Sunday, 28 May 2017

Small Cell Forum Awards 2017 Winners


The Small Cells Forum (SCF) Awards 2017 were recently held as part of Small Cells World Summit. The Small Cell Industry Awards are a recognized badge of excellence and innovation with a panel of impartial judges – comprised of analysts, journalists and industry experts – ensure the independence and quality of the awards. Its one of the few awards that I really respect for its impartiality.

The award nominees can be viewed here and the winners are here. The photographs are available here. I have covered some of the winners as part of this blog so I am listing those posts below.

Parallel Wireless & Gilat Parallel Wireless and Gilat Connecting the Unconnected in the Outback - I wrote this post 'Small Cells to help connect Australian Outback'. There is a very good video, unfortunately cant be embedded on this news item here.

Parallel Wireless Removing Deployment Constraints of Small Cell vRAN and 5G HetNets - I have not directly covered this topic, but will do soon. This post from last year 'HetNets On The Bus' gives an idea on how the HetNet Gateway (HNG) removes deployment constraints and future proof the network. Interested readers can find more detailed info on Parallel Wireless website here.

Vodafone CrowdCell: Using Macro Radio Network to Backhaul Open-Access Small Cells - I have covered this as part of 'Small Cells at Mobile World Congress 2017' and earlier 'Vehicular CrowdCell or Vehicular Small Cell and the 5G plan'

BT & EE EE Air Mast Using Small Cells - This is my favourite as I was personally involved in this activity. I have two posts on this one. The first one is 'Flying Small Cells are here...' and the second one is 'Connecting Rural Scotland using Airmasts and Droneways'. I have to admit that this is a very ambitious project, especially the second one.

*Full Disclosure: I work for Parallel Wireless as a Solutions Architect. This blog is maintained in my personal capacity and expresses my own views, not the views of my employer or anyone else. Anyone who knows me well would know this.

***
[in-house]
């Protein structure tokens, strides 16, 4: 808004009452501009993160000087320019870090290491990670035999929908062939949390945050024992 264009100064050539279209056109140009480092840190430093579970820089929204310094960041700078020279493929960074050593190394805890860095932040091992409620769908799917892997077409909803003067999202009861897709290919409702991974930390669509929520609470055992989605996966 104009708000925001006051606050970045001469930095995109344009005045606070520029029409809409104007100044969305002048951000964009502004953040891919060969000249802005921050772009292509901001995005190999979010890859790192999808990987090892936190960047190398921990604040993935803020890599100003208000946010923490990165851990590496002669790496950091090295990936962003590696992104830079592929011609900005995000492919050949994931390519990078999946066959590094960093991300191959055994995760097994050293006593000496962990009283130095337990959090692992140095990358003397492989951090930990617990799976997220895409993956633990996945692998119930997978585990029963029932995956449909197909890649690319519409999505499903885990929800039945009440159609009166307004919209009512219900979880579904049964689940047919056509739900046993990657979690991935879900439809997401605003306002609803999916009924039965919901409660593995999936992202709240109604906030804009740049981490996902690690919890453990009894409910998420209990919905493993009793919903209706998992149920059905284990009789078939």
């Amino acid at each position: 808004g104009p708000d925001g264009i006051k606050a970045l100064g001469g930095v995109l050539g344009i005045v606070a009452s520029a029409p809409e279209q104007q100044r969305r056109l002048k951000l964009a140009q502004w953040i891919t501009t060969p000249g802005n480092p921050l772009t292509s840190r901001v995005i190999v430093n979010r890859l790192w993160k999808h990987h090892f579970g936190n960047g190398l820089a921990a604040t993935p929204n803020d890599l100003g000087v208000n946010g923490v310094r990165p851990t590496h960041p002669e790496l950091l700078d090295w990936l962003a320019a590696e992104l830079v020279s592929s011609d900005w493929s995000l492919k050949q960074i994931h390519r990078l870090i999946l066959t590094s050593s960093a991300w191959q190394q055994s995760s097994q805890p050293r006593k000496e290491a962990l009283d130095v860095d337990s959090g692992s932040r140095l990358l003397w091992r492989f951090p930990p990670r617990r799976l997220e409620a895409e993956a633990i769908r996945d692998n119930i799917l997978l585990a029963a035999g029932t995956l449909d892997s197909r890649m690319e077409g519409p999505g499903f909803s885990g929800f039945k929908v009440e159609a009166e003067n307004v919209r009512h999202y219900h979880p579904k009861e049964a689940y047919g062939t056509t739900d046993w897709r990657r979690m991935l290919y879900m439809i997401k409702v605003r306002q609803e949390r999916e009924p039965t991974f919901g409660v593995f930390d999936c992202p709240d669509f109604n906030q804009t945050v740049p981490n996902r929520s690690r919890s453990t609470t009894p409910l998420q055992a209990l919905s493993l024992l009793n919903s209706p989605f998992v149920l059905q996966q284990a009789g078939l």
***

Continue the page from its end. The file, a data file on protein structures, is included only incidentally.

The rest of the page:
Thursday, 18 May 2017

Loon powered emergency networks for flood affected Peru


In the past, when earthquake and floods used to take out mobile connectivity, satellite used to be the only way forward. See here for instance for use of satellite connectivity in Nepal and Japan. I really like the Network in a backpack from Vodafone picture in that post.

Having said that, things have moved on in the last few years. In my earlier post I discussed about Telefonica's network in a box that weighs just 40 grams. This can be deployed in conjunction with a drone or a Helikite and you have a self-contained coverage. EE is taking this further and plans to connect Scotland using Airmasts and Droneways.


In the recent floods in Peru, Telefonica worked with Google Loon team to to re-connect the service and re-establish mobile communications, which are particularly crucial in such dire circumstances. According to their blog:
Telefónica and Project Loon brought basic Internet connectivity across more than 40,000 Km2, providing over 160 GB worth of data –enough to send and receive roughly 30 million WhatsApp messages, or 2 million emails.
The Google Loon team have their own blog posts on this topic here and here.

The picture on the top is a modified picture from Project Loon that explains how the Loon's work. Fundamentally the working is sort of the same, regardless of the technology you use. As I explained in my other post here, when you use Helikites for example and create a mesh network its similar to the Loon's using laser for connectivity between them. All technologies need backhaul to connect to the outside world and access to connect to the end user.